I’m sure you will have noticed how many stories there are in the press these days about cancer. Sometimes they are about celebrities and sometimes they are about ordinary people who are coping with, living beyond and dealing with varying cancer diagnoses.
These are always inspiring stories of human resilience and emotional strength in the face of gruelling treatment and often terrible uncertainty about outcomes.

There are other stories too about new wonder drugs or new ways of possibly preventing cancer through embracing a new lifestyle. For example, you might do more exercise, practise mindfulness or eat superfoods. Some of this is good advice and some of it is totally unproven.

But what struck me recently was how very few stories there are about the long journey back to normal that most people living beyond cancer face when they return to work. Maybe this is because it's boring; it's not newsworthy. The result is that employees and their employers often have no idea what it's going to be like and have false expectations about what is a normal return to work after cancer. For example, a line manager might say: ‘Shouldn’t she be working full time by now? Maybe she isn’t up to the job any longer?’ And an employee might say: ‘I should be feeling better by now, but maybe I never will?’

So a lack of hard information and real life stories about returning to work after cancer can cause problems both for employers and employees. Certainly most of the people I coach have no idea what lies ahead once treatment is over. In my experience, both employers and those living beyond cancer tend to assume that each week of a phased return to work will be better than the last one. And both employee and employer will assume that after six to eight weeks of returning to work, things will be almost back to normal. The fact is, however, that although a few people do experience this relatively easy return journey, the vast majority don’t.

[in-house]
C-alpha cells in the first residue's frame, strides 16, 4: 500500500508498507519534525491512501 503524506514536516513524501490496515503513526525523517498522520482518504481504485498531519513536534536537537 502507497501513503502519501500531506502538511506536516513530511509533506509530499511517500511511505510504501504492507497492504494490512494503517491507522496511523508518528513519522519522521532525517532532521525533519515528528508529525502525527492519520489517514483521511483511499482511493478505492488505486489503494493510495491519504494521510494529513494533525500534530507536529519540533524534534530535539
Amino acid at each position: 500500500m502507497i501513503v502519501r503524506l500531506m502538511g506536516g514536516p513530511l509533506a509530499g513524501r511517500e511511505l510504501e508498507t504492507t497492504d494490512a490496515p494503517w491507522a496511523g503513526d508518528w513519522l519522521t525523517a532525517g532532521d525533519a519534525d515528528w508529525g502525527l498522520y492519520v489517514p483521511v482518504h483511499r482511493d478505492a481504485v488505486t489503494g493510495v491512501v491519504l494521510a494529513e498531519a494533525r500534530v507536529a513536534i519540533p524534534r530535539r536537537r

So what is an employer to do? A few recommendations and observations:

1) Be well informed. Order Macmillan’s Work and Cancer toolkit if you haven’t got one already. There is lots of practical advice in there about how to manage work and cancer

2) Contact Macmilllan’s Work and Cancer team about their training offer, so you can begin to inform and educate line managers on how to help someone return to work 

3) Access consultancy advice on how you might adjust your policies to deal with the ups and downs of an employee returning to work 

4) Encourage managers to hold regular reviews with employees living beyond cancer, for up to a year after a phased return. This is so they remain well informed about an employee’s progress and can provide further support if needed

5) And finally, remember (and remind line managers) that someone diagnosed with cancer is covered by the Equality Act and entitled to reasonable adjustments for as long as they are employed. So you’ll need to be prepared to make changes to support them. 

Returning to work is not a sprint, it’s more like a marathon and sometimes there need to be pauses along the way to draw breath. It’s not a seamless progression but a long and winding road – very like how life is in practice!

In summary, it takes time, patience, imagination and creativity to find the best ways of supporting your staff in a way that works for everyone: your employees, organisation and you. But doing so can really help make all the difference in helping someone successfully return to work after cancer. The true story about working with cancer may not grab the headlines, but that doesn’t make it any less compelling, and employers have a critical role to play.

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Barbara Wilson is Founder of Working with Cancer. For more information visit